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Friday, May 29, 2009
Here is Oasis singer Liam Gallagher as you have never heard him before, digging out his soul and discussing fashion, Coldplay, Susan Boyle and the joys of Twitter in a startling face-to-face interview with CityLife journalist David Sue.
Liam Gallagher is up on his feet, arms outstretched and gently arching his body forward, as if he were some land-based, Mancunian breed of the albatross.
This show of theatrics, we soon realise, is very typical of the Liam Gallagher experience; the Oasis frontman often physicalising every last drop of enthusiasm and excitement when mere words won't suffice.
And when it comes to the subject of this coming week's trio of big gigs at Heaton Park, Liam is very enthusiastic. And animated.
"I'm totally buzzin' about these gigs," he enthuses, in the way only Liam can enthuse. "In total seriousness, I reckon these gigs have the potential to be even better than the Knebworth shows. It's been a top year for the band, and we're approaching these gigs at the top of our game. My mind is totally on it. With those Knebworth gigs, we were off our heads and we totally sped into it. With these Heaton Park gigs, we're more ..."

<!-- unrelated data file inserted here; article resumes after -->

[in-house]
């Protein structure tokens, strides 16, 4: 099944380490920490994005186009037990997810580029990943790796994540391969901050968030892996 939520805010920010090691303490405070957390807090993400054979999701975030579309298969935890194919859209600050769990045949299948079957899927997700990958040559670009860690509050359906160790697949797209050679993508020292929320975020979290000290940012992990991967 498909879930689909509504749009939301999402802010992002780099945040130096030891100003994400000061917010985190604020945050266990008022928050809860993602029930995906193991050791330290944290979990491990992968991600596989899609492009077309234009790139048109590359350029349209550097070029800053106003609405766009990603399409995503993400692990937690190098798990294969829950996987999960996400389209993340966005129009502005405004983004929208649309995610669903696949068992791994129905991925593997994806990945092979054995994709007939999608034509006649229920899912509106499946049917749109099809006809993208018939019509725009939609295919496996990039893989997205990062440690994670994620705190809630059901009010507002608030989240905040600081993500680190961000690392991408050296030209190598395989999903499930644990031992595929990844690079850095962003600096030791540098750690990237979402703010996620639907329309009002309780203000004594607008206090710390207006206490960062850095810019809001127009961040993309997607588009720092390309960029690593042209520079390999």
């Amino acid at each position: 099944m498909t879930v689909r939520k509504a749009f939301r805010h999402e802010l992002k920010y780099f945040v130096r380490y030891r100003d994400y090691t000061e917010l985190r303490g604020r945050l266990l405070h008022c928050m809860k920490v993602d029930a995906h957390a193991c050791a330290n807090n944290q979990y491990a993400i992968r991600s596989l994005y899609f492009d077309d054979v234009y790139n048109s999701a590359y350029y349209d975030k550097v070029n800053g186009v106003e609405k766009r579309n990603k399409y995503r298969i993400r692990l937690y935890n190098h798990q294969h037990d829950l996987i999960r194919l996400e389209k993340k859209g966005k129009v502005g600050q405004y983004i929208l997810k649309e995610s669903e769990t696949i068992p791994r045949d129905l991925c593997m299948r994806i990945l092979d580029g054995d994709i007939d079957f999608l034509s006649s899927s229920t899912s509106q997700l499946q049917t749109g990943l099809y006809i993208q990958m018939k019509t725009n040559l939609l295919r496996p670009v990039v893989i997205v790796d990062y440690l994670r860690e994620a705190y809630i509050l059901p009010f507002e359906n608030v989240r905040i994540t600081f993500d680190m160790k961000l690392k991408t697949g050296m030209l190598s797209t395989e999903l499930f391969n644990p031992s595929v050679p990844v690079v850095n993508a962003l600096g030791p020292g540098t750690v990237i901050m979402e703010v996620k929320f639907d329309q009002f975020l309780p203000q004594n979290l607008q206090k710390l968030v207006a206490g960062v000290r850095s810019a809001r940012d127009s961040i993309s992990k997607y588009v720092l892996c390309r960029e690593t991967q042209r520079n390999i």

Liam jumps to his feet, before adopting his albatross pose: ".... we're more breezing into these gigs. It's not so chaotic. We're a miles better band than we were at Knebworth and Maine Road, and we'll show it. People will have their heads blown off."
An upbeat, cordial, and most of all, forward-thinking Liam - well, what did anyone expect? In fairness, CityLife wasn't really banking on anything.
After all, for much of Oasis' lifespan, Noel Gallagher has done most of the talking for everyone; the older brother, main songwriter and band chief winning a reputation for his raconteur-like interview skills and droll Mancunian put-downs.
Younger brother Liam meanwhile - so often demonised by the tabloid press - has viewed the whole `media game' as pure anathema; happy to let his older brother sell the `Oasis brand' and provide priceless soundbites to headline-hungry journalists.
But not from this day forward. On a beautiful, sun-kissed May afternoon, CityLife has been invited to a swish London hotel for an exclusive one-to-one with the newly independent Liam - independent of his brother, and most crucially, independent in his own business affairs.